I had somehow missed the fact Michael Winner had eaten an oyster in Barbados in 2007 and, as a result, had caught the bacterial infection Vibrio vulnificus, which kills 95 per cent of its victims within 48 hours, that he had to have 19 operations over 10 weeks and been on the brink of death five times. He also caught the superbug MRSA and had to have part of his leg cut away.

He wrote his own obituary for the Daily Mail in 2010

I had also missed the fact that, last year, he married the woman he had dated briefly when she was a 16-year-old wannabe actress and he was a 21-year-old aspiring film-maker. They had met again in 2005. It sounded very romantic and very touching.

We dip in and out of other people’s lives, glimpsing only random snapshots.

As we drove home round the Elephant & Castle roundabout, my eternally-un-named friend said to me: “It’s just so random.”

“The traffic?” I asked.

“Life,” she said.

“Compared to being brought up on RAF camps?” I said.

“Yes,” she said. “Sometimes we used to be at war. As a rehearsal. The camp would be at war for two days. Life in the outside world is just anarchy.”

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Far away from topless Kate Middleton, critic Kate Copstick’s shock pregnancy…

The big story in British newspapers

The big story in British newspapers for the last couple of days has been the French magazine (and now the Irish newspaper) publishing topless photos of Kate Middleton, the Duchess of Cambridge.

I blogged yesterday about a very enjoyable visit to the Pull The Other One comedy club and about the origin of the word ‘Wally’.

Meanwhile, in the real world, a couple of days ago, nine men were found hanging from a bridge in Mexico and the Syrian civil war continues, mostly unreported.

Doyenne of British comedy critics Kate Copstick, meanwhile, is currently in Kenya, where she spends four months every year and where her Mama Biashara charity aims to help poor women start up self-sustaining businesses.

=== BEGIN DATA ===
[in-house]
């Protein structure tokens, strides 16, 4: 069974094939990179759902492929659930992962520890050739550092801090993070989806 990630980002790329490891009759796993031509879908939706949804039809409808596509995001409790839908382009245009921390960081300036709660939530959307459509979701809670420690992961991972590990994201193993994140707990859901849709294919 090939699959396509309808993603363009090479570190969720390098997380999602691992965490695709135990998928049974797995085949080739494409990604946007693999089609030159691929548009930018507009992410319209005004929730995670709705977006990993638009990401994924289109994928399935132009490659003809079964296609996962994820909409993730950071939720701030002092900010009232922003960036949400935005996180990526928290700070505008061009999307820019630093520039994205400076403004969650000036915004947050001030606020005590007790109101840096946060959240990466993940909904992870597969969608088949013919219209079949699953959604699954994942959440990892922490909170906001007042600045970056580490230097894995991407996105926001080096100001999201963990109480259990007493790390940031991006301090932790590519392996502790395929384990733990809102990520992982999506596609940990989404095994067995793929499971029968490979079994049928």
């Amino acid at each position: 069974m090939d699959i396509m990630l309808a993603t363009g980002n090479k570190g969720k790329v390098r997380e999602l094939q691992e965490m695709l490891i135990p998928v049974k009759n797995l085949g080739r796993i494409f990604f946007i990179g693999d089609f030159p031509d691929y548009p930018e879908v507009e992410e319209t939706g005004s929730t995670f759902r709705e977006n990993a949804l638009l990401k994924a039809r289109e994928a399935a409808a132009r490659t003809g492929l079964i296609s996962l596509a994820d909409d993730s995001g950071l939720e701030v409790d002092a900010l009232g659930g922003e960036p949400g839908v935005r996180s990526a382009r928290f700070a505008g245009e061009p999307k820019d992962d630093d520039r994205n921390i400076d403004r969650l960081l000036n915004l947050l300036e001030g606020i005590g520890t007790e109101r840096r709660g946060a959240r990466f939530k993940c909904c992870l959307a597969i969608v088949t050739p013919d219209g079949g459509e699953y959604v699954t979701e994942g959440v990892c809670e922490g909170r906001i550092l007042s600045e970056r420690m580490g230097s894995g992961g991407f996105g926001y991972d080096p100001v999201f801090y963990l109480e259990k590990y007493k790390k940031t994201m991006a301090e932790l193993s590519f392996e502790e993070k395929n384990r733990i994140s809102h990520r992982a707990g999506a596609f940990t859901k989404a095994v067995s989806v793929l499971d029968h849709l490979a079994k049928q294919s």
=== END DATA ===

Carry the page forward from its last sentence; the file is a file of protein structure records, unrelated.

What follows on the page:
These are a couple of extracts from her diary.

____________________

Kate Copstick: story of an unexpected pregnancy in Kenya

Saturday

The small market is in full swing and I learn from one of the woman that my friend Janet has been taken to Kisii because she was having complications with a pregnancy I had no idea she was having (the last two ended in miscarriage) and she couldn’t afford the medical fees in Nairobi. I get a number and call Janet. She doesn’t sound good.

The baby is too big, she says. Coming from Janet – a woman who would have given Rubens himself pause for thought – that is quite something. The baby is backwards, she says. As it is unborn, I assume this refers to position in the womb, not IQ. The doctors say it might die, she says.  I say I will try to get to Kisii but I do not have much time.

Doris is only an hour and a half late (“because of jam”) but gives great feedback on the women Mama Biashara medicated and financed last time out. Pretty much all good! The ladies with the pus-ridden gums are all sorted, the man with the infected leg is still one of the Great Unwashed but healed up, some businesses are really flourishing, some are opening second branches, some rice sellers are finding out our warnings about low profit margins are true and tweaking their business to increase income.

The least successful workshop seems to have been the one where God was called upon to strike me down. (Previously blogged about here)